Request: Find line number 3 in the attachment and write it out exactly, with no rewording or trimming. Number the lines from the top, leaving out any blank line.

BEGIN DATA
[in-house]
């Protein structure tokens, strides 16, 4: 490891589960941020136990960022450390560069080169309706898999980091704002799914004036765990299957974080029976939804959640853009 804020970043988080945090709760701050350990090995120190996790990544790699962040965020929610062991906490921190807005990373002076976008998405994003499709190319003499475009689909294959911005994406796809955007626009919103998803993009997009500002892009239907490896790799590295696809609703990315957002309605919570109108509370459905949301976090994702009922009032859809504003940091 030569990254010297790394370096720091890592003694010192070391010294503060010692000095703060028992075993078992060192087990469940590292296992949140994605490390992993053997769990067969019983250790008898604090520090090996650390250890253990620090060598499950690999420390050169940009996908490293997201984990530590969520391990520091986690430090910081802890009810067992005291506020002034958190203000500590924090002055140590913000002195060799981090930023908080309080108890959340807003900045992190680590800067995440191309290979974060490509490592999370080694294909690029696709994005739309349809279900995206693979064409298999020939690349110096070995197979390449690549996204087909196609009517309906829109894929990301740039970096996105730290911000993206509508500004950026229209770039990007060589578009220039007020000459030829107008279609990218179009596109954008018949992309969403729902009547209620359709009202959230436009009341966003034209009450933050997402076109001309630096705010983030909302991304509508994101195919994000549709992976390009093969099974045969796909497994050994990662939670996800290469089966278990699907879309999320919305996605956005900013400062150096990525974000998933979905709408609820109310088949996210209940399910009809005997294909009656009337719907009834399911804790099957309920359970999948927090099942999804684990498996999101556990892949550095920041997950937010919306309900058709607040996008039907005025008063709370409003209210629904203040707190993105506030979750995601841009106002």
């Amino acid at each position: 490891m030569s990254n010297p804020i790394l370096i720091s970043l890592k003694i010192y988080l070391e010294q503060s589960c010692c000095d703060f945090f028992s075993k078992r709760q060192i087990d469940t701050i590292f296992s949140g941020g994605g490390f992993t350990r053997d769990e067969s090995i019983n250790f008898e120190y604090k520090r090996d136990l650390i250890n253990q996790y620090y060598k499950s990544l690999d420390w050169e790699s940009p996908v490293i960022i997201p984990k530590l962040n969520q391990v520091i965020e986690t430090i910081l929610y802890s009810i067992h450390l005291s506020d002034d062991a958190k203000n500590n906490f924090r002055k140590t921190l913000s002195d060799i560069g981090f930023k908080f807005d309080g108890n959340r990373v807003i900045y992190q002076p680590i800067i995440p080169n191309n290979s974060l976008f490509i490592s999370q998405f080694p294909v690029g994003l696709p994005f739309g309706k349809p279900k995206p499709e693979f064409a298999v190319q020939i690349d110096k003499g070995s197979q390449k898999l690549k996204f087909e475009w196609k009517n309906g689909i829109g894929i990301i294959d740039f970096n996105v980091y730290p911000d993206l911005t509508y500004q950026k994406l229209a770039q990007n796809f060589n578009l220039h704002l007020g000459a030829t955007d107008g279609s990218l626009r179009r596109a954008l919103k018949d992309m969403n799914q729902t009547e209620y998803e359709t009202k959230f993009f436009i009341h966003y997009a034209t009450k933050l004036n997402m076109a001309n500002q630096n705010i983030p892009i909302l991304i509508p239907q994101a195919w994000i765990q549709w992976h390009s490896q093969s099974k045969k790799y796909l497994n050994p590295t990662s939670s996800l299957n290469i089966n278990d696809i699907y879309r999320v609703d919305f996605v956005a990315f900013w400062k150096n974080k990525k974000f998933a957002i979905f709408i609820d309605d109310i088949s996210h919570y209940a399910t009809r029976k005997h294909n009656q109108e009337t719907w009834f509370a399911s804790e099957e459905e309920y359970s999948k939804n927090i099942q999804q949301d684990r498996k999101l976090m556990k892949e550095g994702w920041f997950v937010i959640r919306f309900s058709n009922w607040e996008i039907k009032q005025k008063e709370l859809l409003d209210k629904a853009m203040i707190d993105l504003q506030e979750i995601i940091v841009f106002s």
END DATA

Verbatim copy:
């Amino acid at each position: 490891m030569s990254n010297p804020i790394l370096i720091s970043l890592k003694i010192y988080l070391e010294q503060s589960c010692c000095d703060f945090f028992s075993k078992r709760q060192i087990d469940t701050i590292f296992s949140g941020g994605g490390f992993t350990r053997d769990e067969s090995i019983n250790f008898e120190y604090k520090r090996d136990l650390i250890n253990q996790y620090y060598k499950s990544l690999d420390w050169e790699s940009p996908v490293i960022i997201p984990k530590l962040n969520q391990v520091i965020e986690t430090i910081l929610y802890s009810i067992h450390l005291s506020d002034d062991a958190k203000n500590n906490f924090r002055k140590t921190l913000s002195d060799i560069g981090f930023k908080f807005d309080g108890n959340r990373v807003i900045y992190q002076p680590i800067i995440p080169n191309n290979s974060l976008f490509i490592s999370q998405f080694p294909v690029g994003l696709p994005f739309g309706k349809p279900k995206p499709e693979f064409a298999v190319q020939i690349d110096k003499g070995s197979q390449k898999l690549k996204f087909e475009w196609k009517n309906g689909i829109g894929i990301i294959d740039f970096n996105v980091y730290p911000d993206l911005t509508y500004q950026k994406l229209a770039q990007n796809f060589n578009l220039h704002l007020g000459a030829t955007d107008g279609s990218l626009r179009r596109a954008l919103k018949d992309m969403n799914q729902t009547e209620y998803e359709t009202k959230f993009f436009i009341h966003y997009a034209t009450k933050l004036n997402m076109a001309n500002q630096n705010i983030p892009i909302l991304i509508p239907q994101a195919w994000i765990q549709w992976h390009s490896q093969s099974k045969k790799y796909l497994n050994p590295t990662s939670s996800l299957n290469i089966n278990d696809i699907y879309r999320v609703d919305f996605v956005a990315f900013w400062k150096n974080k990525k974000f998933a957002i979905f709408i609820d309605d109310i088949s996210h919570y209940a399910t009809r029976k005997h294909n009656q109108e009337t719907w009834f509370a399911s804790e099957e459905e309920y359970s999948k939804n927090i099942q999804q949301d684990r498996k999101l976090m556990k892949e550095g994702w920041f997950v937010i959640r919306f309900s058709n009922w607040e996008i039907k009032q005025k008063e709370l859809l409003d209210k629904a853009m203040i707190d993105l504003q506030e979750i995601i940091v841009f106002s």